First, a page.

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10 Tips for Forklift Safety

Forklifts help increase a warehouse’s productivity by making transporting large, heavy loads relatively easy and fast. Many types of facilities rely on forklifts daily; from grocery stores and warehouses, to construction sites, event venues, airports and more.

Considering how common forklifts are, it’s important to be aware of the many risks associated with them. These are high risk machines despite their wide-spread use. OSHA estimates there were roughly 35,000 forklift-related work injuries last year, and forklift-related accidents routinely make OSHA's Top 10 Violations List year-after-year.

To play it safe and follow these tips at your facility to help avoid forklift related injuries or worse:

1. All forklift drivers should be certified 

It all starts with education. Most forklift accidents can be avoided with the proper training and knowledge. Only trained drivers should operate a forklift and other similar heavy machinery such as front end loaders, trucks, and switch engines. Operating a forklift is not interchangeable with driving a car; the two are very different and require different instruction and certification. Being certified to drive a forklift this isn't a one and done process either. Much like having your driver's license renewed yearly, employers should regularly evaluate an employee’s forklift driving, (at least every three years), and supplement training when necessary. 

2. Proper attire and gear is key 

Safety shoes, hard hats, and a high-visibility vest should always be worn when operating a forklift. Loose clothing should be tucked in to prevent it from getting caught.

3. Forklifts aren't toys

Anyone who isn’t certified should not be riding on a forklift for fun or any other reason, nor should anyone other than the operator be on the forklift unless a secondary seat has been properly fitted. The forklift should not be used to lift up anyone either!

4. Never go beyond the load capacity 

Different forklift models have different load capacities and different structures, speeds, turning radiuses, and usage. It’s paramount to know the specifics for safety.

5. Routine inspections and maintenance are important 

To ensure that your forklift, or forklifts, are functioning properly they need to be inspected daily. Operational controls should be tested, the mast and overhead should be checked for damage, tire and fluid levels should be checked, as should the forks themselves. It's also important to look for any leaks.

6. Create a floor pathway and use safety barriers 

Clearly designate lanes and pathways for forklifts and use high-visibility signs, tape, or retractable belt barrier to mark any general hazards. This will improve overall traffic flow and make pedestrians more aware that forklifts are in use in the area.


(Pictured Above: Highly visible belt barriers can help warn pedestrians that forklifts are in use.) 


7. All loads must be stable and secure 

Make sure every load is balanced and properly secured prior to moving on the forklift. All loads should be tilted backwards and the forks should be kept as low as possible when traveling.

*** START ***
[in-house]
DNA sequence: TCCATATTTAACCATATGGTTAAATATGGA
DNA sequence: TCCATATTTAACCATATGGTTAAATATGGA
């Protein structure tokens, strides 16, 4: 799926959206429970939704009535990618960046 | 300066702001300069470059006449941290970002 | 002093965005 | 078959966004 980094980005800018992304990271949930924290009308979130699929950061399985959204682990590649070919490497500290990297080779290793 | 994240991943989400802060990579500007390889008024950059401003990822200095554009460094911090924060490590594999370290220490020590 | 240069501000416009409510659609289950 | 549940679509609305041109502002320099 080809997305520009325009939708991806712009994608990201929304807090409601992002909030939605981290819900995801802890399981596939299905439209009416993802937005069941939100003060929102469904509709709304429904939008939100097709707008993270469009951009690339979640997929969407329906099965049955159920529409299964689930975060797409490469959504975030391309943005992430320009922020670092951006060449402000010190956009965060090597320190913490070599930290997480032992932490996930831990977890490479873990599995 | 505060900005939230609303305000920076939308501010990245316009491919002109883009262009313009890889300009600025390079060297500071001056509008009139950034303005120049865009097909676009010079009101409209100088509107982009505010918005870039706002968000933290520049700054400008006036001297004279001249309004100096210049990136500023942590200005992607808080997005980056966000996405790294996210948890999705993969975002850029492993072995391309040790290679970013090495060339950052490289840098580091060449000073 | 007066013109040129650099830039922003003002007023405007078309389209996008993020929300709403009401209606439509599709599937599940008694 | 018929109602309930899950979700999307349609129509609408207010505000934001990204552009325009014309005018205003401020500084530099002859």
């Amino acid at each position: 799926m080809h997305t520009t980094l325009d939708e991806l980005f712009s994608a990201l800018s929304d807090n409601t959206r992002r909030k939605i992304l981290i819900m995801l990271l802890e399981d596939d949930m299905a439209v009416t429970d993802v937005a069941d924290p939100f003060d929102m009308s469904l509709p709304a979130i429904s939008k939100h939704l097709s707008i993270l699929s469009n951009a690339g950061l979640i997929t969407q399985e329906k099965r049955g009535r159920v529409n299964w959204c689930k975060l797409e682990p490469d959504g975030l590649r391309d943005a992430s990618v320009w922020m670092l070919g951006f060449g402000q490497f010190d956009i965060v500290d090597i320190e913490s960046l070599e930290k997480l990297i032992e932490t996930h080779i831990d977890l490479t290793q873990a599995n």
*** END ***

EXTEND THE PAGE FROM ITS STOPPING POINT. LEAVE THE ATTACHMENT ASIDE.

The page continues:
8. Forklift operators should maintain a heightened sense of awareness

Many accidents can be prevented by employees just being more aware of their surroundings. Forklifts should never be operated in close proximity to other heavy machinery unless absolutely necessary and a safe operating distance should always be kept from other individuals and objects.

9. Only refuel, recharge, and park forklift in designated areas 

Refuel and recharge a forklift at the end of every shift or as needed and should always be done in a designated area that is well ventilated and far from any flames. 

Forklifts should be parked in the same location at the end of every shift to ensure all pathways are not blocked or obstructed. The forks should be fully lowered and the parking break should be applied with the key removed from ignition.

10. Avoid trailer creep

Trailer creep is a separation that slowly occurs between the back of a truck trailer and the warehouse dock created by the motion of a forklift entering and exiting the trailer repeatedly. The driver of the forklift may not be aware that there is a growing gap as it is easy to misgauge the distance from the loading dock edge in a forklift. This can result in a very serious accident, such as the forklift falling over the edge of the dock.

Tips to avoid trailer creep:

  • Paint the dock edge a reflective yellow to provide a better view of the dock
  • Use bright neon tape along the dock's edge to help the driver see the edge
  • Use protective barriers, bollards, or retractable belt barriers along the edge as a visible or physical cue that the driver is near the edge
  • Ensure the lighting is bright so drivers can see well
  • Have one worker remain outside of the forklift to spot any gaps
  • Install wheel chocks or a rear impact guard 

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Banner Stakes offers highly visible, OSHA-compliant forklift warning barriers.

If you have any questions about where to start with a forklift safety program, feel free to contact us for more information on our forklift products and services. We also offer a free safety consultation that can give you a better idea if your facility is up to current OSHA safety standards.

Contact Us today and see how we can help make your workplace more safe!


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